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IRS.gov Website
Instructions for Form 1040-A
taxmap/instr/i1040a-010.htm#TXMP477db477

Filing Status(p12)

rule
Check only the filing status that applies to you. The ones that will usually give you the lowest tax are listed last.
taxtip
More than one filing status can apply to you. You can choose the one that will give you the lowest tax.
taxmap/instr/i1040a-010.htm#TXMP1eb1ff26

Line 1(p13)

rule
taxmap/instr/i1040a-010.htm#TXMP456f9994

Single(p13)

rule
You can check the box on line 1 if any of the following was true on December 31, 2011.
taxmap/instr/i1040a-010.htm#TXMP2592141a

Line 2(p13)

rule
taxmap/instr/i1040a-010.htm#TXMP4b3f0f5c

Married Filing Jointly(p13)

rule
You can check the box on line 2 if any of the following apply.
For federal tax purposes, a marriage means only a legal union between a man and a woman as husband and wife, and spouse means a person of the opposite sex who is a husband or a wife. A husband and wife filing jointly report their combined income and deduct their combined allowable expenses on one return. They can file a joint return even if only one had income or if they did not live together all year. However, both persons must sign the return. Once you file a joint return, you cannot choose to file separate returns for that year after the due date of the return.
taxmap/instr/i1040a-010.htm#TXMP73fbdf39
Joint and several tax liability.(p13)
rule
If you file a joint return, both you and your spouse are generally responsible for the tax and any interest or penalties due on the return. This means that if one spouse does not pay the tax due, the other may have to. Or, if one spouse does not report the correct tax, both spouses may be responsible for any additional taxes assessed by the IRS. You may want to file separately if:
See the instructions for line 3. Also see Innocent spouse relief under General Information, later.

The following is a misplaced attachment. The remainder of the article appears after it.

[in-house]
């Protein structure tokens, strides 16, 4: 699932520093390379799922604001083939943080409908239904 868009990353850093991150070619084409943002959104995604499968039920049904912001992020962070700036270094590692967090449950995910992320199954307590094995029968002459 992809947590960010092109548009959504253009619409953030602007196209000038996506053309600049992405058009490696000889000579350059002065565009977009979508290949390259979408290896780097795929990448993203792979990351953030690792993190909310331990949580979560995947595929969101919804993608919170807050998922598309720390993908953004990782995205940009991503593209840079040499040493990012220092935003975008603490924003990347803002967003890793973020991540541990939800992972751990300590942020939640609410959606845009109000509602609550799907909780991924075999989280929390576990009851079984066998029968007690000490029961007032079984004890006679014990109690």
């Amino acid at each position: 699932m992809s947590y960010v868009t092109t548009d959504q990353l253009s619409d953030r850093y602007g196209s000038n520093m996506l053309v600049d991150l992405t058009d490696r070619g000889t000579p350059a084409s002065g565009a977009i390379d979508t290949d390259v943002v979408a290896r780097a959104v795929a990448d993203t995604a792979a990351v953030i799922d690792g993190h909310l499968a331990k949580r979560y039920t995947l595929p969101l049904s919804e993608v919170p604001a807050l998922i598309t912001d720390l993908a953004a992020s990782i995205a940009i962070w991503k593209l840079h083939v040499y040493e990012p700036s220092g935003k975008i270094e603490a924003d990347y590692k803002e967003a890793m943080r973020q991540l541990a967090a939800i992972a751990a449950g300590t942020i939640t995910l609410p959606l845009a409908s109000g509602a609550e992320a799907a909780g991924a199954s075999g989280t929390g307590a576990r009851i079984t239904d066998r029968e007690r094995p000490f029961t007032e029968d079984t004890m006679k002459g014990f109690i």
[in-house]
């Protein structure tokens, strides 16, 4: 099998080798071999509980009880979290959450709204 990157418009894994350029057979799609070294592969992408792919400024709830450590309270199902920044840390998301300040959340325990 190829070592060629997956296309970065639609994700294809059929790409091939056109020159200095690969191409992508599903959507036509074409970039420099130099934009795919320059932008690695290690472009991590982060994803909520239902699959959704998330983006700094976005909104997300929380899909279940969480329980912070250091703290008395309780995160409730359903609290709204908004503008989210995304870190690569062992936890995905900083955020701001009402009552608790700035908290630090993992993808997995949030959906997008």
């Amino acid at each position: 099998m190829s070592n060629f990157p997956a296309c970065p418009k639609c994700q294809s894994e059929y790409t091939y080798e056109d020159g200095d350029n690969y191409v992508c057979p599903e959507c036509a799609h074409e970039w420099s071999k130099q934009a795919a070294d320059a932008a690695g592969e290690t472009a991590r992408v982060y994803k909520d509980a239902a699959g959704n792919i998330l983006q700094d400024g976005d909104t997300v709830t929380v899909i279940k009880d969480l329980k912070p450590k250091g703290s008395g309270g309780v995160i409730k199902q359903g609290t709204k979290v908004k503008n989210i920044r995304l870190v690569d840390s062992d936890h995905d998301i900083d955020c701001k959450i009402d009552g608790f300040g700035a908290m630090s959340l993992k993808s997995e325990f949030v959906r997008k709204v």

taxmap/instr/i1040a-010.htm#TXMP0d758820
Nonresident aliens and dual-status aliens.(p13)
rule
Generally, a husband and wife cannot file a joint return if either spouse is a nonresident alien at any time during the year. However, if you were a nonresident alien or a dual-status alien and were married to a U.S. citizen or resident alien at the end of 2011, you may elect to be treated as a resident alien and file a joint return. See Pub. 519 for details.
taxmap/instr/i1040a-010.htm#TXMP5194e2da

Line 3(p13)

rule
taxmap/instr/i1040a-010.htm#TXMP49a77bc1

Married Filing Separately(p13)

rule
If you are married and file a separate return, you generally report only your own income, exemptions, deductions, and credits. Generally, you are responsible only for the tax on your own income. Different rules apply to people in community property states; see Pub. 555.
However, you will usually pay more tax than if you use another filing status for which you qualify. Also, if you file a separate return, you cannot take the student loan interest deduction, the tuition and fees deduction, the education credits, or the earned income credit. You also cannot take the standard deduction if your spouse itemizes deductions.
Be sure to enter your spouse's SSN or ITIN on Form 1040A. If your spouse does not have and is not required to have an SSN or ITIN, enter "NRA."
taxtip
You may be able to file as head of household if you had a child living with you and you lived apart from your spouse during the last 6 months of 2011. See Married persons who live apart, later.
taxmap/instr/i1040a-010.htm#TXMP65c9178d

Line 4(p13)

rule
taxmap/instr/i1040a-010.htm#TXMP5c46022b

Head of Household(p13)

rule
This filing status is for unmarried individuals who provide a home for certain other persons. You are considered unmarried for this purpose if any of the following applies.
Check the box on line 4 only if you are unmarried (or considered unmarried) and either Test 1 or Test 2 applies.
taxmap/instr/i1040a-010.htm#TXMP0f85e785
Test 1.(p13)
rule
You paid over half the cost of keeping up a home that was the main home for all of 2011 of your parent whom you can claim as a dependent, except under a multiple support agreement (see the line 6c instructions). Your parent did not have to live with you.
taxmap/instr/i1040a-010.htm#TXMP3166f08c
Test 2.(p13)
rule
You paid over half the cost of keeping up a home in which you lived and in which one of the following also lived for more than half of the year (if half or less, see Exception to time lived with you).
  1. Any person whom you can claim as a dependent. But do not include: